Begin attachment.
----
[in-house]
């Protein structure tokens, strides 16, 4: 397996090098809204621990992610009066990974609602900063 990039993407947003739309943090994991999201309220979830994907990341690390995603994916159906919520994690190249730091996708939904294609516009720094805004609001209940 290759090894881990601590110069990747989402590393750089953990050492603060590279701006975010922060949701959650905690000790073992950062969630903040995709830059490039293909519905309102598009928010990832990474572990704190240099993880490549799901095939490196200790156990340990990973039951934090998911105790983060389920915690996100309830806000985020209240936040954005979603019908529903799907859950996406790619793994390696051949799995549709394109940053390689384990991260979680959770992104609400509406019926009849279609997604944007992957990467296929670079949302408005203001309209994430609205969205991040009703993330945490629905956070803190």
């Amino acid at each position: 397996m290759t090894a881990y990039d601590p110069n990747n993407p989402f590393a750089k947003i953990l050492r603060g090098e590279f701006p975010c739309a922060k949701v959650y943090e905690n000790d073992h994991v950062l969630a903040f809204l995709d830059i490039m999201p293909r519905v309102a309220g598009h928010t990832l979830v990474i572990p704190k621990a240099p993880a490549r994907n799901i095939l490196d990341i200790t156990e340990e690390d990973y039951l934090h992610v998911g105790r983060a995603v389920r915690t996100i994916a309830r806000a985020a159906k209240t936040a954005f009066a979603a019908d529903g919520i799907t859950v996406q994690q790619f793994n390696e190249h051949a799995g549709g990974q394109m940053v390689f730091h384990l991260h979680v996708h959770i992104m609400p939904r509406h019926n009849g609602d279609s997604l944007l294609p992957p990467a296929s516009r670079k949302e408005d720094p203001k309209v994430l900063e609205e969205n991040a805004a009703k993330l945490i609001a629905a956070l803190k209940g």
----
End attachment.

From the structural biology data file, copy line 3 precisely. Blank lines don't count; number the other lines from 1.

């Amino acid at each position: 397996m290759t090894a881990y990039d601590p110069n990747n993407p989402f590393a750089k947003i953990l050492r603060g090098e590279f701006p975010c739309a922060k949701v959650y943090e905690n000790d073992h994991v950062l969630a903040f809204l995709d830059i490039m999201p293909r519905v309102a309220g598009h928010t990832l979830v990474i572990p704190k621990a240099p993880a490549r994907n799901i095939l490196d990341i200790t156990e340990e690390d990973y039951l934090h992610v998911g105790r983060a995603v389920r915690t996100i994916a309830r806000a985020a159906k209240t936040a954005f009066a979603a019908d529903g919520i799907t859950v996406q994690q790619f793994n390696e190249h051949a799995g549709g990974q394109m940053v390689f730091h384990l991260h979680v996708h959770i992104m609400p939904r509406h019926n009849g609602d279609s997604l944007l294609p992957p990467a296929s516009r670079k949302e408005d720094p203001k309209v994430l900063e609205e969205n991040a805004a009703k993330l945490i609001a629905a956070l803190k209940g």